My husband and I lived through a nightmare for the past 3 years, he was fortunate enough to survive 2 deployments only to be permanently disabled by a military doctor here in the states. Do you know what it’s like to watch helplessly someone you love whose served their country go from injured to permanently damaged and not to be able to hold any one accountable? My husband came to the WTB with 2 careers, 21 years with the Postal Service and 18 years of military service, he left the WTB unable to return to either career. Below are the events that forever changed our lives.
Army Pfc. Kai Yancey, 26, died at Scott and White Hospital in Temple, Texas after complications from a short illness on January 1, 2017. Pfc. Yancey’s home of record was listed as El Paso, Texas; he entered active-duty military service in February 2015 as a motor transport operator. Pfc. Yancey was assigned to the 1st Battalion, 12th Cavalry Regiment, 3rd Armored Brigade Combat Team, 1st Cavalry Division at Fort Hood since 2016.
“He was a member of East Side Church of Christ, where he was a past member of the Youth Group and enjoyed watching movies, skate boarding, wrestling, boxing, water skiing, para-sailing and target shooting. He was a past member of the Warren Boxing Association, where he was the Undefeated Lightweight Champion and a 2009 graduate of Howland High School, where he excelled in wrestling. He married Janelle March 16, 2016.” –Obituary
Obituary: Pfc. Kai Yemale Yancey of Ft. Hood, Texas
Obituary: Kai Y. Yancey | Tribune Chronicle
Death of a Fort Hood Soldier – Pfc. Kai Yemale Yancey
Fallen Warriors | Pfc. Kai Yemale Yancey
Fort Hood soldier dies from illness
Fort Hood soldier who died from illness identified
Fort Hood Soldier Died of Complication from Illness, Officials Say
Fort Hood soldier dies from illness | KXXV
Fort Hood soldier dies from illness | WALB
Fort Hood soldier dies from illness | WTOC
Fort Hood soldier dies from illness
El Paso Soldier Stationed at Fort Hood Dies
El Paso soldier stationed at Fort Hood dies New Year’s Day
Howland High graduate dies from illness while serving in Texas
Greywolf remembers and honors the lives of Pfc. Kai Yancey and Pfc. Randal Anderson
Number of recent Fort Hood soldier deaths raises questions
Army Soldiers at Fort Hood in Texas Are Dying at Alarming Rates Stateside
Violent Crime, Suicide, and Non Combat Death at Fort Hood, Texas (US Army)
73 Fort Hood Soldiers Died Since January 2016: 4 Insider Attacks & 2 Suicides Overseas; 67 Stateside Deaths Including 34 Alleged Suicides & 1 Unsolved Homicide
Military Policy and Legislation Considerations for the Investigations of Non Combat Death, Homicide, and Suicide of US Service Members
The Fort Hood Fallen on Facebook
Army Pfc. David Winchester, 21, was found dead in his Fort Bragg barracks in North Carolina on November 16, 2016. Pfc. Winchester of Adamsville, Alabama was a biomedical equipment specialist; he joined the Army in April 2015. Pfc. Winchester was assigned to the 601st Area Support Medical Company, 261st Multi-functional Medical Battalion, 44th Medical Brigade at Fort Bragg. The Army sent out a media advisory to Associated Press announcing that agents with the Army Criminal Investigation Division (CID) were investigating the incident. The official cause of death is unknown.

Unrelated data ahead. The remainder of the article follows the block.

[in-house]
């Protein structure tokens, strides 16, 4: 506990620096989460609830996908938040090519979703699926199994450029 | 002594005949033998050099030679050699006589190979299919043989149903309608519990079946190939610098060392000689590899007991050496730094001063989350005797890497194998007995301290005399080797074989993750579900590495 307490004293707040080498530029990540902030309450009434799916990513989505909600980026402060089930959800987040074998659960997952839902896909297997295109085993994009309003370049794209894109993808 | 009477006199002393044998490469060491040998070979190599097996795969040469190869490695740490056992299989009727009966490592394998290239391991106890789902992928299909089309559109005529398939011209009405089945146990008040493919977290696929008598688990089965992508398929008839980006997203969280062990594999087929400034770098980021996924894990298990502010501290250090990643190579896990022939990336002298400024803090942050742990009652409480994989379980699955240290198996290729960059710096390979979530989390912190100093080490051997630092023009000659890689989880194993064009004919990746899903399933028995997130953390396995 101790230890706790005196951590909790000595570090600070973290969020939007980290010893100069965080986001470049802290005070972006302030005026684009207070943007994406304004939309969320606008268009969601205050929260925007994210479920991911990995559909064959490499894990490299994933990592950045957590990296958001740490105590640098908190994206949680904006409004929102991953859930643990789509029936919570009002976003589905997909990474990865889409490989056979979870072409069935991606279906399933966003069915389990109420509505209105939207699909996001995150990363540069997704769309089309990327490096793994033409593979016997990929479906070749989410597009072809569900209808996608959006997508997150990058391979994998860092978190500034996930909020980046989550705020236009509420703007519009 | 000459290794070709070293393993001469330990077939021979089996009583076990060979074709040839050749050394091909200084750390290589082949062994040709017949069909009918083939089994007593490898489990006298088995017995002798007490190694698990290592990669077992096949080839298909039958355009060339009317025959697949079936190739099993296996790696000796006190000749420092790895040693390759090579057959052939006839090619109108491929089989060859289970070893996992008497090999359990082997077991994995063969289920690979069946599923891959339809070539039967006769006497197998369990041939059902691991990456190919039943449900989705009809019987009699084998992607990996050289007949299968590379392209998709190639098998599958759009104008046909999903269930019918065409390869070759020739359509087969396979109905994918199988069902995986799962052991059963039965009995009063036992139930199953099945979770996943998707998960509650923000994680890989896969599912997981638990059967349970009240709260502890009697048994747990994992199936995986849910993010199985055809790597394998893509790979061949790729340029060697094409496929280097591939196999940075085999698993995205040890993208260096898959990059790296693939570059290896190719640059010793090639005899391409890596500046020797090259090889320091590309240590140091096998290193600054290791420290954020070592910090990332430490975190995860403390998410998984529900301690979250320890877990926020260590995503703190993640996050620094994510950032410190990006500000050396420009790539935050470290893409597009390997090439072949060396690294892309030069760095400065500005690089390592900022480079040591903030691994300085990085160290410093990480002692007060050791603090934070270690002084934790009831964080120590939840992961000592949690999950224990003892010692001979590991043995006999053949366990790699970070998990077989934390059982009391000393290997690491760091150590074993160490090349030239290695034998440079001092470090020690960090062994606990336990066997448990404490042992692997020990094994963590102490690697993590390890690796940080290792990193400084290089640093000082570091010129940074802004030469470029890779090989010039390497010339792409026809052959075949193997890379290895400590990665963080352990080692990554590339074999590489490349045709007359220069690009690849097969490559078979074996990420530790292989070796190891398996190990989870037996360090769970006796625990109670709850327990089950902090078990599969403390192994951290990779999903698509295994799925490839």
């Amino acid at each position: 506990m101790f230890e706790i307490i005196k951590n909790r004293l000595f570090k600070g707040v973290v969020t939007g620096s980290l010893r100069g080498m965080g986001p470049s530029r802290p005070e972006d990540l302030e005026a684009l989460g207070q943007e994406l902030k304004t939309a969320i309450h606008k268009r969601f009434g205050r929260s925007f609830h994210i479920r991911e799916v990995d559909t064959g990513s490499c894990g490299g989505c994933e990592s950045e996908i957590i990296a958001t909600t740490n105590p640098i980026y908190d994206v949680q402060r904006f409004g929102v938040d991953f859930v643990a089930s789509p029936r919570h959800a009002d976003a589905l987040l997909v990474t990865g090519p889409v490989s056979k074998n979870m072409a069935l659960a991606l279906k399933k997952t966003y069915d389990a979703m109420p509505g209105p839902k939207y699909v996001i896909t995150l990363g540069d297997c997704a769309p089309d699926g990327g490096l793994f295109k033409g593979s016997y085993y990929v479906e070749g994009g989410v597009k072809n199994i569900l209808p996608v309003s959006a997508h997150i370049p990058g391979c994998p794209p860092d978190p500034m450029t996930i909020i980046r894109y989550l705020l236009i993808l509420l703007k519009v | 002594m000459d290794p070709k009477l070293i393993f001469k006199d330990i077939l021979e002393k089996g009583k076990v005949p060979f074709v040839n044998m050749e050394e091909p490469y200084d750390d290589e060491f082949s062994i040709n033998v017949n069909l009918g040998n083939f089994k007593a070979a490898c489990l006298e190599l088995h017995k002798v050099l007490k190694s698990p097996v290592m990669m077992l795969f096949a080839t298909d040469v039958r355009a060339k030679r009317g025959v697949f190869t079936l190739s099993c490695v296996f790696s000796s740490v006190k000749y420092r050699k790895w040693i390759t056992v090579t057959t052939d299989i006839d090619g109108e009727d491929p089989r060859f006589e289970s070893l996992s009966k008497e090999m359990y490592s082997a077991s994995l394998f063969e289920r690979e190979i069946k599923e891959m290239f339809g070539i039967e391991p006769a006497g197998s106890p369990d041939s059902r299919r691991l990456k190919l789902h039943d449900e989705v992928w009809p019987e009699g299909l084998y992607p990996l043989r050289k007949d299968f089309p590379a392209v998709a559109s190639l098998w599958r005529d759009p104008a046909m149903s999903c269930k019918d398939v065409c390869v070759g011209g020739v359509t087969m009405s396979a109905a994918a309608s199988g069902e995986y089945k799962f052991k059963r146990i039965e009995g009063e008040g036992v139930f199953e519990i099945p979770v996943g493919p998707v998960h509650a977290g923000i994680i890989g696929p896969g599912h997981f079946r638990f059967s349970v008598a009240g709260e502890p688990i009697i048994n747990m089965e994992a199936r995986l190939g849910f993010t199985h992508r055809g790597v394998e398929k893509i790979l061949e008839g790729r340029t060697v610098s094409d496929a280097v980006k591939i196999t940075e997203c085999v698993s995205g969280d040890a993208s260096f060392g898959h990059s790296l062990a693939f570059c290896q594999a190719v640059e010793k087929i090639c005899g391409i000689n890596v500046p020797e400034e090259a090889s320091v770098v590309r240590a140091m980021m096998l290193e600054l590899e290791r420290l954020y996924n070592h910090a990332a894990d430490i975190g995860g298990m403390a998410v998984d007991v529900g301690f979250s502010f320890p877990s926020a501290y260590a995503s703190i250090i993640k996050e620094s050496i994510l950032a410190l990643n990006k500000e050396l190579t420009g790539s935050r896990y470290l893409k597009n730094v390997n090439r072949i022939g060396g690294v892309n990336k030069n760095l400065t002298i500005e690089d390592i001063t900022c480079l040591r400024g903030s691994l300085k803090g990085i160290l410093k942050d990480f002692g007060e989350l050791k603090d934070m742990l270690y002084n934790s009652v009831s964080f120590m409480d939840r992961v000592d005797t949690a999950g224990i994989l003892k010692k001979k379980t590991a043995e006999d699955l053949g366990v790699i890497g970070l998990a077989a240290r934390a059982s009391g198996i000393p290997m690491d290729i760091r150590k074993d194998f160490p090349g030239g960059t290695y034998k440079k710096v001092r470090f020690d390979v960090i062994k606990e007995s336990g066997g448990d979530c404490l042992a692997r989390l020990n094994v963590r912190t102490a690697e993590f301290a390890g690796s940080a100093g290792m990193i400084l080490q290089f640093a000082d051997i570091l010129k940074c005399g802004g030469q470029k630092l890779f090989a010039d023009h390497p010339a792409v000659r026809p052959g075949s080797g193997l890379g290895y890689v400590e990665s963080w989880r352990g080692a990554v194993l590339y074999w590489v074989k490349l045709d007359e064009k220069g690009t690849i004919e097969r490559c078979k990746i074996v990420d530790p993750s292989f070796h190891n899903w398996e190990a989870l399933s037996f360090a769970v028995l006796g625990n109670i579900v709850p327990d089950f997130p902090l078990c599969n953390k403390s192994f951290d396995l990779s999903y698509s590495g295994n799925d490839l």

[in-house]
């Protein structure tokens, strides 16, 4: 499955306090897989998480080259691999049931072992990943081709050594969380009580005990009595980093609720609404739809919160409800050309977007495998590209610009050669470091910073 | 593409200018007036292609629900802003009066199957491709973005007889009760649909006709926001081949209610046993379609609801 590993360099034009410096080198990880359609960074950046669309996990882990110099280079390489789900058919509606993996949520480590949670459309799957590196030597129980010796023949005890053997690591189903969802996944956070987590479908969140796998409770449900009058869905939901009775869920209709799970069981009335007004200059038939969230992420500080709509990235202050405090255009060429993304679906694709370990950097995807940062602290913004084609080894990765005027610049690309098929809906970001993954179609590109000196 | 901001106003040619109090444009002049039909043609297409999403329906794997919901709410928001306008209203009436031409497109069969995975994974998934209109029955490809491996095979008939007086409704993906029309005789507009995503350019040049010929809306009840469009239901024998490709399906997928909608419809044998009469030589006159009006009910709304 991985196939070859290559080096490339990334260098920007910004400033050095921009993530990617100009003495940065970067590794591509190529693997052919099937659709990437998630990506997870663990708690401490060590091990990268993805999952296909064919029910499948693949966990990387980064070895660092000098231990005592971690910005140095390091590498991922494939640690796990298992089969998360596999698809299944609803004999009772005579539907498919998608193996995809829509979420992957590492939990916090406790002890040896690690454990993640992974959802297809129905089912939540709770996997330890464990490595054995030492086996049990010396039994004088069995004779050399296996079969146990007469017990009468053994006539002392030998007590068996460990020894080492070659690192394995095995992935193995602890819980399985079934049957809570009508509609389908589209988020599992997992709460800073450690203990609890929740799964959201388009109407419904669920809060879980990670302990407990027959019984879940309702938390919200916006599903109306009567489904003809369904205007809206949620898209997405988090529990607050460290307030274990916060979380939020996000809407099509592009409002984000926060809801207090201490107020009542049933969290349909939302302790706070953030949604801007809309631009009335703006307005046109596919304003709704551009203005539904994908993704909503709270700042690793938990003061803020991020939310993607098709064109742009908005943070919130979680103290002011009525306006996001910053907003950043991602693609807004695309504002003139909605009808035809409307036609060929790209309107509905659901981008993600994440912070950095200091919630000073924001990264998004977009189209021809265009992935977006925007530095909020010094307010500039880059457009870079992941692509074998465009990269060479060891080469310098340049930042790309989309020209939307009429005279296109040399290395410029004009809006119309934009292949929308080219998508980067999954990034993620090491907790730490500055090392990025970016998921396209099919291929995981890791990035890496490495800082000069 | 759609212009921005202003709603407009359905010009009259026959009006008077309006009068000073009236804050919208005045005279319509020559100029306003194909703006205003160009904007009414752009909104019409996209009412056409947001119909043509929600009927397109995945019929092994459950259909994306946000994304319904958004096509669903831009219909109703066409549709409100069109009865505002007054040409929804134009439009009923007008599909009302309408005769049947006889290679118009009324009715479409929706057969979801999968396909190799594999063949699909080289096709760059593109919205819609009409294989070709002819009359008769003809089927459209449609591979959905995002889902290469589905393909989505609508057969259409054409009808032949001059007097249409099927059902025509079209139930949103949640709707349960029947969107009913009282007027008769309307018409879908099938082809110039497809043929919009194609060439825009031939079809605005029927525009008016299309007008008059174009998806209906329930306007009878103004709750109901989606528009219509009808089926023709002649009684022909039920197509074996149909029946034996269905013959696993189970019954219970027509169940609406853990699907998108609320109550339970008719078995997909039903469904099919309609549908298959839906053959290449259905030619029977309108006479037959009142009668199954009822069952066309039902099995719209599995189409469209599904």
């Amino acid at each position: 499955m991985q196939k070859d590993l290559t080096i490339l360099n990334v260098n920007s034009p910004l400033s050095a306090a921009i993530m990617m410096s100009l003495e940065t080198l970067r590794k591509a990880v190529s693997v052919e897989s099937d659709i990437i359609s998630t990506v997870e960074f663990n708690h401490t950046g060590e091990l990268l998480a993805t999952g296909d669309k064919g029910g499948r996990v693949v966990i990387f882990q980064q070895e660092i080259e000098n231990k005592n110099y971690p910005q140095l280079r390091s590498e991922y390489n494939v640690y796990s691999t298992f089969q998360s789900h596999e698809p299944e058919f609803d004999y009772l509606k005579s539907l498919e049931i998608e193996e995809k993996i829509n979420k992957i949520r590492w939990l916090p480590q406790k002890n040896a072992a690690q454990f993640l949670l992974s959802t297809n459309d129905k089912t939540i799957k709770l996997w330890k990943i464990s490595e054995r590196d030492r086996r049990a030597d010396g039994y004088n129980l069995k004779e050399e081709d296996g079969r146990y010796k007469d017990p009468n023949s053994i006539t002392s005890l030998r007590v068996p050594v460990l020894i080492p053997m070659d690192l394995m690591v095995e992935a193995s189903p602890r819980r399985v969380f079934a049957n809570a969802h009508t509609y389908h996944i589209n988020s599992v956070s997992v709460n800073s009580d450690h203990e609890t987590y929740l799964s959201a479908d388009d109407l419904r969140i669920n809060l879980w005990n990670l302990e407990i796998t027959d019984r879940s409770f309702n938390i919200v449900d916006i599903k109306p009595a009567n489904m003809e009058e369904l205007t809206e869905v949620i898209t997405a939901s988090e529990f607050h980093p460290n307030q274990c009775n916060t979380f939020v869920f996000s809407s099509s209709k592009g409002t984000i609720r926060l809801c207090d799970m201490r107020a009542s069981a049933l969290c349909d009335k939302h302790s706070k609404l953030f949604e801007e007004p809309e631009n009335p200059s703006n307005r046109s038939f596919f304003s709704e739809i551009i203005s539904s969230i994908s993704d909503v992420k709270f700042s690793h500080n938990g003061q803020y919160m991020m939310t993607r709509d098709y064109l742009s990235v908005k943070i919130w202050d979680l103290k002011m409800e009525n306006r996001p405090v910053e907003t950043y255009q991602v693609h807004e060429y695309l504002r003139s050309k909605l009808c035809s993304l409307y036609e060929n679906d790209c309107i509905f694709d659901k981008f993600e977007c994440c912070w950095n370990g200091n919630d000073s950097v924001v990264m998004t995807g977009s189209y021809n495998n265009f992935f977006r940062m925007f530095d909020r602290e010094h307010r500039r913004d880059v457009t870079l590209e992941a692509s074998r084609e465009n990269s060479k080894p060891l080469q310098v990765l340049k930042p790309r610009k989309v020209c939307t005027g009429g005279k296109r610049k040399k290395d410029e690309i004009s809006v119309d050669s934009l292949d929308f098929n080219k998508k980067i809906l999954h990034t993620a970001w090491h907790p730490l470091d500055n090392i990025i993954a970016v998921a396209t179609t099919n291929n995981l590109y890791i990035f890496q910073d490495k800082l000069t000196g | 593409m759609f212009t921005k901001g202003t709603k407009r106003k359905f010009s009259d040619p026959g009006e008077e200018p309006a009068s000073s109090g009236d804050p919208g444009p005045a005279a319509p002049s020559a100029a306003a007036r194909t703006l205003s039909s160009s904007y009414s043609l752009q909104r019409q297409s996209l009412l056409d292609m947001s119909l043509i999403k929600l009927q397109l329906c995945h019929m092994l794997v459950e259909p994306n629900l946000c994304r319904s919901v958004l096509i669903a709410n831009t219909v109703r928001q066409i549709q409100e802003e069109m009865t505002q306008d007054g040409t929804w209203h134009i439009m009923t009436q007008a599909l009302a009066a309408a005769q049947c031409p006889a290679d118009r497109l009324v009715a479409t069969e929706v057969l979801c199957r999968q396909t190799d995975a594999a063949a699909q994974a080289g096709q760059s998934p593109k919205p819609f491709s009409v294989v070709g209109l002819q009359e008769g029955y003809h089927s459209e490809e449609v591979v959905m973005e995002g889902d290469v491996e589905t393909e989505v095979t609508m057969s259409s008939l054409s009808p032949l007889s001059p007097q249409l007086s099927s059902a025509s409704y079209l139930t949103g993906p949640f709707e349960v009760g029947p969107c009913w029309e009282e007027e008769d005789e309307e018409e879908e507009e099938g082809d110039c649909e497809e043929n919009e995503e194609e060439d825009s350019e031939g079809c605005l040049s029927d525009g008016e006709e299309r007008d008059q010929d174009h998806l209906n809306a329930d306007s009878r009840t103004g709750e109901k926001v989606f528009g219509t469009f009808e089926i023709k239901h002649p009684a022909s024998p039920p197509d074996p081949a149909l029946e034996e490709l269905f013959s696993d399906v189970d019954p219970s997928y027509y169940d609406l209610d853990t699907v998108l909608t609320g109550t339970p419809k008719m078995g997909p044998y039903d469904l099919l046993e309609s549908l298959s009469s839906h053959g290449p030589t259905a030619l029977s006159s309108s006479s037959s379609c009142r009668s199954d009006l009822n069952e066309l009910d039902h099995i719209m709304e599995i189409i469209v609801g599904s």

PFC David Shiver Winchester, Jr | Find a Grave
Fort Bragg soldier found dead in barracks
Fort Bragg soldier found dead in barracks
Soldier found dead in his barracks on Fort Bragg
Soldier found dead in barracks at North Carolina fort
21-year-old soldier found dead in barracks at Fort Bragg
Army Investigates Death Of Alabama Soldier
Army investigating soldier’s death at Fort Bragg barracks
Army investigating soldier’s death at Fort Bragg barracks
Army Investigating Soldier’s Death At Fort Bragg Barracks In North Carolina
Investigation underway after soldier found dead Wednesday in Fort Bragg barracks
Adamsville family prepares to bury soldier found dead
Never forgotten SSgt. Cierra Rogers.
People holding blanket save mom, kids from fire in S. Korea
Osan honors airman who died after helping rescue family from fire
Staff Sergeant Dies From Injuries After Helping Rescue Family From Fire Outside Osan Air Base
Local airman dies mysteriously after helping save S. Korean family
Osan Air Base mourns loss of hero airman
UNSUNG HEROES: The Airman Who Died After Rescuing A Family From A Burning Building
If you have any information that could help this family find answers, please contact us at email@example.com. Thank you.
Honoring SSG Virginia Caballero, US Army Reserves, who became ill while en-route from Kuwait and then died unexpectedly shortly thereafter at a hospital in Rockford, Illinois on September 13, 2014. Apparently the commercial plane needed fuel and/or had to do an emergency landing for Virginia in Rockford, Illinois. It appears that they were on their way to Fort McCoy in Wisconsin. According to reports, Caballero was a Reservist stationed with the 452nd Combat Support Hospital, 330th Medical Brigade out of Milwaukee, Wisconsin but trained at Fort McCoy prior to her deployment to Kuwait. She served in Kuwait for roughly eight months and for some reason was coming home a month early with a high ranking travel companion. Media reports claim she wanted to surprise her family in Texas. It is believed Caballero suffered from a blood clot which was exacerbated with the altitude on the flight. She was not listed as a non-combat death by the Department of Defense but this would in fact be considered a non-combat death due to medical. The family admits in newspaper articles that a lot of the details are sketchy.